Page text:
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Hello All,

I have some aquilegia 'Green Apples' Seedlings that I've been growing on a windowsill since last Autumn , so about four months or so. I haven't fed them as such, apart from the compost they went into when they were pricked out into individual pots. They are a couple of inches tall now and being watered when necessary. I'm wondering when they'll be ready for a liquid feed and more importantly when they can be put into the garden. I know that they're hardy but I assume they must be a certain size before they can stand up to the elements, or is it just a matter of waiting for spring to arrive ?.

Perki

I wouldn't bother with feeding them, aquilegia are easy study plants some people class them as weeds cause they are prolific self seeders, can germinate  in cracks in the pavement etc. I would pot them on into a 9cm pot when they fill the pot there already in unless there already in a 9cm. Put them outside in a sheltered area to acclimatise in Spring around March pending where you live, leave them there for a week or 2 then plant in the garden.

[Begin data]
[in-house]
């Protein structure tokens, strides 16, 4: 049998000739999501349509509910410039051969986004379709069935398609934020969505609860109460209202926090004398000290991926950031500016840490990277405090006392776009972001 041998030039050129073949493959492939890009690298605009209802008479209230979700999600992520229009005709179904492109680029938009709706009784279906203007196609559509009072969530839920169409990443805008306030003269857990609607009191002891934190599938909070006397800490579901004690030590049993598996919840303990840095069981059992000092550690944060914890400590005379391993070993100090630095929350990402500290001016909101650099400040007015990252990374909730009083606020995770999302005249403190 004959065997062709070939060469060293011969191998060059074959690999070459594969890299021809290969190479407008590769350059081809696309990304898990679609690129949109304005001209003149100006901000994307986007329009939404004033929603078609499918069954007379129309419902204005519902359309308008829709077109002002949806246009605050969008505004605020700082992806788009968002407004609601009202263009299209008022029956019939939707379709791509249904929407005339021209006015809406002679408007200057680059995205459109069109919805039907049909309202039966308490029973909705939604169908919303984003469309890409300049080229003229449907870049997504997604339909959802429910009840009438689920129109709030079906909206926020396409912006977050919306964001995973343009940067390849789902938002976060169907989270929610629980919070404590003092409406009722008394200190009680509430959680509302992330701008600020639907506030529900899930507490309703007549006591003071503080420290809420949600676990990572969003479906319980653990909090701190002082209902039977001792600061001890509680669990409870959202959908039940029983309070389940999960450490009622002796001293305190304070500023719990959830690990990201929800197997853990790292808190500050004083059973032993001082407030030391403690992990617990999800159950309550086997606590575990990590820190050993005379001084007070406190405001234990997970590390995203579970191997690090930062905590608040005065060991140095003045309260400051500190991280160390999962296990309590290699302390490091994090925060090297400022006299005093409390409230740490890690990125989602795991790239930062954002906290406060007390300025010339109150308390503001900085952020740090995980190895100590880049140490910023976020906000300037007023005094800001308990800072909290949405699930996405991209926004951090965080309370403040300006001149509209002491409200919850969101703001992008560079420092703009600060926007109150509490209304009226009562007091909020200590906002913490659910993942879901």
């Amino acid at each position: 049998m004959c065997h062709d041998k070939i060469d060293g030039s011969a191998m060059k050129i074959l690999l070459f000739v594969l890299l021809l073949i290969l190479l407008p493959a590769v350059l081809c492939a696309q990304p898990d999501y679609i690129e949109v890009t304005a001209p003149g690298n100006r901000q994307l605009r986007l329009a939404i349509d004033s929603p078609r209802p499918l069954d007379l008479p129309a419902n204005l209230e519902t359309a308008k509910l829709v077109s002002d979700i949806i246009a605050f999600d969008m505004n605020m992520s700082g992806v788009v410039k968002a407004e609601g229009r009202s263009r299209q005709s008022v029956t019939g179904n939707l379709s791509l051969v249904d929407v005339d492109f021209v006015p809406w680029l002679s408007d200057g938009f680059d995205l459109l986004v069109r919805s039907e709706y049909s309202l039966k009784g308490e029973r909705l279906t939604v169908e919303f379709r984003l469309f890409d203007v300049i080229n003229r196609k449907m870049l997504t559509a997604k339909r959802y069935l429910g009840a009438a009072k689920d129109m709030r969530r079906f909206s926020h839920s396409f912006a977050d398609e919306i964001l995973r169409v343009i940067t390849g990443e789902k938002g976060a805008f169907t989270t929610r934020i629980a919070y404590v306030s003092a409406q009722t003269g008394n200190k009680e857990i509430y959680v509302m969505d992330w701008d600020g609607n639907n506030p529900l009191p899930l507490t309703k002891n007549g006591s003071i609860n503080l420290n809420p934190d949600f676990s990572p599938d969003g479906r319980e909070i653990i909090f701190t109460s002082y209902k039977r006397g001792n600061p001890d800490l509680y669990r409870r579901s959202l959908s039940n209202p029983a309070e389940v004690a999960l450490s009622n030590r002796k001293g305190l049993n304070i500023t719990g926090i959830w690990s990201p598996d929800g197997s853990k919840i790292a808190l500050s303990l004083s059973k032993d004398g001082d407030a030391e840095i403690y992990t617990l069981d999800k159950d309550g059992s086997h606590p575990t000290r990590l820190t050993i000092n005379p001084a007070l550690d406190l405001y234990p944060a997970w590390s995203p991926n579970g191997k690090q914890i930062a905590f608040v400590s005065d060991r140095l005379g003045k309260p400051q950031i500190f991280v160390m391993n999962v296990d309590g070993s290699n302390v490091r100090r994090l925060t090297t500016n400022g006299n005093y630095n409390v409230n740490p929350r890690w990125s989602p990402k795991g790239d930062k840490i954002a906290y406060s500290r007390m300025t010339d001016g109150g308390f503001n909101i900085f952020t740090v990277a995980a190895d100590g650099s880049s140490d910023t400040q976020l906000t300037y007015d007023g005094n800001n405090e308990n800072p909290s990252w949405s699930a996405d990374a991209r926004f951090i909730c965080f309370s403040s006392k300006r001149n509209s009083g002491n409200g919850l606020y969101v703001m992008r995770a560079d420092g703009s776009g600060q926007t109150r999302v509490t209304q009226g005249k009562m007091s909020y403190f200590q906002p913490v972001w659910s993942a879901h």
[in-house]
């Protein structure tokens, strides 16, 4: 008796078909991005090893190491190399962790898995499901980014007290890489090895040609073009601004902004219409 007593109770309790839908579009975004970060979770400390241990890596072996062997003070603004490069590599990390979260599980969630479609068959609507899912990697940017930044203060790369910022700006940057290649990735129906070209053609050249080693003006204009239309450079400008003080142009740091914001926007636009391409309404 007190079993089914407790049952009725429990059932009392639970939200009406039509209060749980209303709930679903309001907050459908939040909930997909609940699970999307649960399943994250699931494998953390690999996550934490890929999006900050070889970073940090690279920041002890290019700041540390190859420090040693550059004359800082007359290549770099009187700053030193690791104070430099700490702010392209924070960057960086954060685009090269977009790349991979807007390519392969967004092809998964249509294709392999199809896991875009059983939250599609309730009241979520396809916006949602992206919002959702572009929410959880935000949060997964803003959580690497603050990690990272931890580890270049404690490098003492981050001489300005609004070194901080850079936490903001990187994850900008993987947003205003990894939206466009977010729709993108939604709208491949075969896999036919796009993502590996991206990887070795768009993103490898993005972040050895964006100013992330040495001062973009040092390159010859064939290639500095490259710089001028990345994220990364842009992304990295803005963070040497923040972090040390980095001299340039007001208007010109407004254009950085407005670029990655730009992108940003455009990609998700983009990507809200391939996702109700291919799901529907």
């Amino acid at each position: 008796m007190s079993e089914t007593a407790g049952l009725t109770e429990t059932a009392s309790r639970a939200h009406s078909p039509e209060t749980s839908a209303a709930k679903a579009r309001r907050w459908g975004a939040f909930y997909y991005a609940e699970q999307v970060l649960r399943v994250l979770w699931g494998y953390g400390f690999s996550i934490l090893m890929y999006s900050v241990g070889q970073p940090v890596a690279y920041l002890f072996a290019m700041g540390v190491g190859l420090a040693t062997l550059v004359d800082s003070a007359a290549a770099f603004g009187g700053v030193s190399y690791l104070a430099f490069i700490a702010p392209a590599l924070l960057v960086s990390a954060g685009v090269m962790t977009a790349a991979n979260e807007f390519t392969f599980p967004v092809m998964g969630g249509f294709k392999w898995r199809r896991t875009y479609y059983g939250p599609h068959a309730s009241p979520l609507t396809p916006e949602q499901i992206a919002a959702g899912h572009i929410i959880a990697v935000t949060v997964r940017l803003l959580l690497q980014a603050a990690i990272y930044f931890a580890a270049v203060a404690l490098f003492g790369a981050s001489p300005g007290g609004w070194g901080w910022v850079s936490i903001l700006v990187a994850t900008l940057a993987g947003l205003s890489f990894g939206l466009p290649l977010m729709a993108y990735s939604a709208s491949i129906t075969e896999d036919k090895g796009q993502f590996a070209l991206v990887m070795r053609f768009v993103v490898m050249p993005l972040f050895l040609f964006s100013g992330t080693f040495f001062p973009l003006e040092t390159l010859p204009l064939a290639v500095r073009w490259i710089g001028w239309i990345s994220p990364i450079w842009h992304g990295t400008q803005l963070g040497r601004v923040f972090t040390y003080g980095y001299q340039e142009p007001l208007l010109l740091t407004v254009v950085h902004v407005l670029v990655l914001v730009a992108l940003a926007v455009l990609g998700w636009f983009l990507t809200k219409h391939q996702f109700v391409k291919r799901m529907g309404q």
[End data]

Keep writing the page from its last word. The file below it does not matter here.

But for Aquilegia downy mildrew ( its not affected any aquilegia in my area ) they are bullet proof for me.  I grow green apples from seed a couple of years ago, I was a bit disappointed with it. 

Last edited: 02 January 2018 22:32:12

hollie hock

I found some self seeded aquilegia last year which I have potted on, only in small pots at the moment. I hope to plant them out when they are bigger in the Spring time.

fidgetbones

Keep them cold. A warm windowsill will only induce early soft growth prone to disease.  Best place is outside in a cold frame or up against a wall for a bit of protection.

Great minds and all that. I've gone and put them,at lunch time,around the side of the house by the wall and sheltered by a large camellia in a pot . Hope they'll be okay, seriously chilly this evening ! 

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hollie hock

Ideally it's a good idea to harden off plants to different temps, but they should be fine. Mine were buried under snow and no harm done

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